"They are doing almost everything wrong," said Larry Ganong, professor and co-chair of the Department of Human Development and Family Studies (HDFS) in the MU College of Human Environmental Sciences and professor in the Sinclair School of Nursing. "Interparental conflict is so damaging for kids. The message is that parents need to cooperate as much as possible, put the children's needs first, stifle anger and take the high road. I don't get the sense that Brit and K-Fed are doing that."
More than half of America's courts require some type of parental education for adults going through divorce or separation. Ganong is one of the co-creators of "Focus on Kids" – a program developed 12 years ago by HDFS faculty at MU and continually updated. It is used in many courts to educate parents on ways to put their differences aside for the sake of their children.
"We don't necessarily expect the parents to like each other, but we do try to teach them to act cordial as though a person would with a co-worker or a business associate. In this case, that business is raising a child," Ganong said.
Ganong said it is a big challenge to do this because during this time period there is a lot of hurt and anger. It takes two people to make co-parenting a success. In this situation many parents are unable to work together to make their marriage a success and they just are not on the same page most of the time.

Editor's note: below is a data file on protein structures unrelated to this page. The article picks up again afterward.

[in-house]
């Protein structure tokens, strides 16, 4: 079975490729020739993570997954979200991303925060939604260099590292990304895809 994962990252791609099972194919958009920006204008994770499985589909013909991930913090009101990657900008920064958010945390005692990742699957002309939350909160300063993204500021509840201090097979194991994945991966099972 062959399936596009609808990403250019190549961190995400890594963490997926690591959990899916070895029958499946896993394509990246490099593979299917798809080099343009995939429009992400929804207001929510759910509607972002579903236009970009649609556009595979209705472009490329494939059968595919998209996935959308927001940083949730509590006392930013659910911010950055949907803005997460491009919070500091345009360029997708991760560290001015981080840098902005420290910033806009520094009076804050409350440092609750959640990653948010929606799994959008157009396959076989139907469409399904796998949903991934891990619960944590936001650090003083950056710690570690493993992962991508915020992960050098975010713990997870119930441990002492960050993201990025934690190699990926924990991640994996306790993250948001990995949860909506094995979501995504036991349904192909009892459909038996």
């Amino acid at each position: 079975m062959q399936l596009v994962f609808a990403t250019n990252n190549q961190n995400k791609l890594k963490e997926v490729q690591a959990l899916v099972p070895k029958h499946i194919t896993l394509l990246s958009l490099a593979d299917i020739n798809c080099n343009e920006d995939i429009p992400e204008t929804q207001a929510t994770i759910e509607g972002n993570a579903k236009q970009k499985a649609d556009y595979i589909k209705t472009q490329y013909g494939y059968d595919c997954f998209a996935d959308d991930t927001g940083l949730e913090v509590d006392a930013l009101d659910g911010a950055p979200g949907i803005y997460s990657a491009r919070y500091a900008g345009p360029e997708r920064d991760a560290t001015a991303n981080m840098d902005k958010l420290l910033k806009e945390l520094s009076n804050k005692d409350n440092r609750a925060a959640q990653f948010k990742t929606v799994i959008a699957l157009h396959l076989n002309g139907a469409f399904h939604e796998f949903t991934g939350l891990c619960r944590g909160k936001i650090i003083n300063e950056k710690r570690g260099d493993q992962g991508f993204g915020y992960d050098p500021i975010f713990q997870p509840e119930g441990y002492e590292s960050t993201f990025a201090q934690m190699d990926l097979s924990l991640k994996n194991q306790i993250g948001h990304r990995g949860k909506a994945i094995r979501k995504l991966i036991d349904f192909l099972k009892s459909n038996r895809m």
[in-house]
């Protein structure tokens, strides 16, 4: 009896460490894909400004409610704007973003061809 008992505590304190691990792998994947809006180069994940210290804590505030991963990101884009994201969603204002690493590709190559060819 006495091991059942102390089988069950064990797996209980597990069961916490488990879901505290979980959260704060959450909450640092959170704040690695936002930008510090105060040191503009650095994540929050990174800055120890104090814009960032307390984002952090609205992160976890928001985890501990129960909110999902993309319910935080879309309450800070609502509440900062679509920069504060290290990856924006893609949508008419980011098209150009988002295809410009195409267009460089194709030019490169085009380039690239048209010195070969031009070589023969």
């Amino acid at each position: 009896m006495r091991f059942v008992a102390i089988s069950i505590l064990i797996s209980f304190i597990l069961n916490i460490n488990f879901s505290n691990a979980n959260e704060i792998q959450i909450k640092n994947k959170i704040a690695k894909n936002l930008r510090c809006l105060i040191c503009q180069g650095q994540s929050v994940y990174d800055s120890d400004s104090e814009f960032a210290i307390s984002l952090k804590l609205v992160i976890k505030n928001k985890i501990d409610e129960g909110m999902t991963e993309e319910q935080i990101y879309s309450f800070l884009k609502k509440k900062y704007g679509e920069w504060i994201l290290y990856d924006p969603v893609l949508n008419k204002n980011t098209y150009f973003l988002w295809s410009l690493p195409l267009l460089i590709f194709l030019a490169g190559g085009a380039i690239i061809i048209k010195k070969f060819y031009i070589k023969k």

"When I teach Focus on Kids classes, I tell them when they interact with their former spouse it will be difficult because that person knows what buttons to push, in fact, the ex-spouse probably installed those buttons," he said. "It sounds like common sense; but there is a lot of research to support the fact that conflict between parents is more damaging to children than not having their parents in the same household."
While some parents are mean-spirited and driven for revenge, others do a good job of putting their children first. Ganong says even the parents who try hard to do their best slip sometimes; he likens it to a person on a diet grabbing a candy bar once in a while. Above all, it is important for both parents to be a part of their children's lives.
"It is extremely important for the other parent to have visitations," Ganong said. "Safety is the priority especially if domestic violence or substance abuse is a problem. However, there are ways to have supervised visits even with parents who might be alcoholics. If a child never sees one parent, there is a tendency for the child to either idealize the parents they don't see or have a distorted view of that parent because all they hear is negative, and neither situation is good for kids."
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